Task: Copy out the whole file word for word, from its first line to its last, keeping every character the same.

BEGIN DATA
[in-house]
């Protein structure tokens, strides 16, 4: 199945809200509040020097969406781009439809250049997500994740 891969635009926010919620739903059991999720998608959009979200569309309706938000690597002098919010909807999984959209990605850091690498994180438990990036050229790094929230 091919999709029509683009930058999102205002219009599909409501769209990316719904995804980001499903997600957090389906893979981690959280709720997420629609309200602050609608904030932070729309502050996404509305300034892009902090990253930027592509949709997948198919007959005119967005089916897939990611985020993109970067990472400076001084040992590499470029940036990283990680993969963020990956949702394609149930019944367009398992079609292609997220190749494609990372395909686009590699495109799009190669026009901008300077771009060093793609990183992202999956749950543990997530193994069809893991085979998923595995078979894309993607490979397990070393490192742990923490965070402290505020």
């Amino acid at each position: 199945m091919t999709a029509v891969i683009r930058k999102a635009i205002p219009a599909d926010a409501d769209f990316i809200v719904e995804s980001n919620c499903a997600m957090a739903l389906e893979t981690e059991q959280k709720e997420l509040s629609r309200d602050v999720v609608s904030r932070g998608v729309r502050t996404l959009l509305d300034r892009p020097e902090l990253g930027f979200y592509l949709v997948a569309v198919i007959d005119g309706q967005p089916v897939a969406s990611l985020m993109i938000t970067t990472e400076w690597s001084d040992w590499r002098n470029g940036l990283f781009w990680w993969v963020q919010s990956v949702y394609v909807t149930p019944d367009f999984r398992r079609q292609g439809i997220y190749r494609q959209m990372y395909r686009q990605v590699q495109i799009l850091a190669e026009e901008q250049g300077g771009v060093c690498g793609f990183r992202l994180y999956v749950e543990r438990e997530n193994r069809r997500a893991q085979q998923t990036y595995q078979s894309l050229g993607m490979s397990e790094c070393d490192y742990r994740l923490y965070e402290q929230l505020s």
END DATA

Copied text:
[in-house]
């Protein structure tokens, strides 16, 4: 199945809200509040020097969406781009439809250049997500994740 891969635009926010919620739903059991999720998608959009979200569309309706938000690597002098919010909807999984959209990605850091690498994180438990990036050229790094929230 091919999709029509683009930058999102205002219009599909409501769209990316719904995804980001499903997600957090389906893979981690959280709720997420629609309200602050609608904030932070729309502050996404509305300034892009902090990253930027592509949709997948198919007959005119967005089916897939990611985020993109970067990472400076001084040992590499470029940036990283990680993969963020990956949702394609149930019944367009398992079609292609997220190749494609990372395909686009590699495109799009190669026009901008300077771009060093793609990183992202999956749950543990997530193994069809893991085979998923595995078979894309993607490979397990070393490192742990923490965070402290505020």
């Amino acid at each position: 199945m091919t999709a029509v891969i683009r930058k999102a635009i205002p219009a599909d926010a409501d769209f990316i809200v719904e995804s980001n919620c499903a997600m957090a739903l389906e893979t981690e059991q959280k709720e997420l509040s629609r309200d602050v999720v609608s904030r932070g998608v729309r502050t996404l959009l509305d300034r892009p020097e902090l990253g930027f979200y592509l949709v997948a569309v198919i007959d005119g309706q967005p089916v897939a969406s990611l985020m993109i938000t970067t990472e400076w690597s001084d040992w590499r002098n470029g940036l990283f781009w990680w993969v963020q919010s990956v949702y394609v909807t149930p019944d367009f999984r398992r079609q292609g439809i997220y190749r494609q959209m990372y395909r686009q990605v590699q495109i799009l850091a190669e026009e901008q250049g300077g771009v060093c690498g793609f990183r992202l994180y999956v749950e543990r438990e997530n193994r069809r997500a893991q085979q998923t990036y595995q078979s894309l050229g993607m490979s397990e790094c070393d490192y742990r994740l923490y965070e402290q929230l505020s």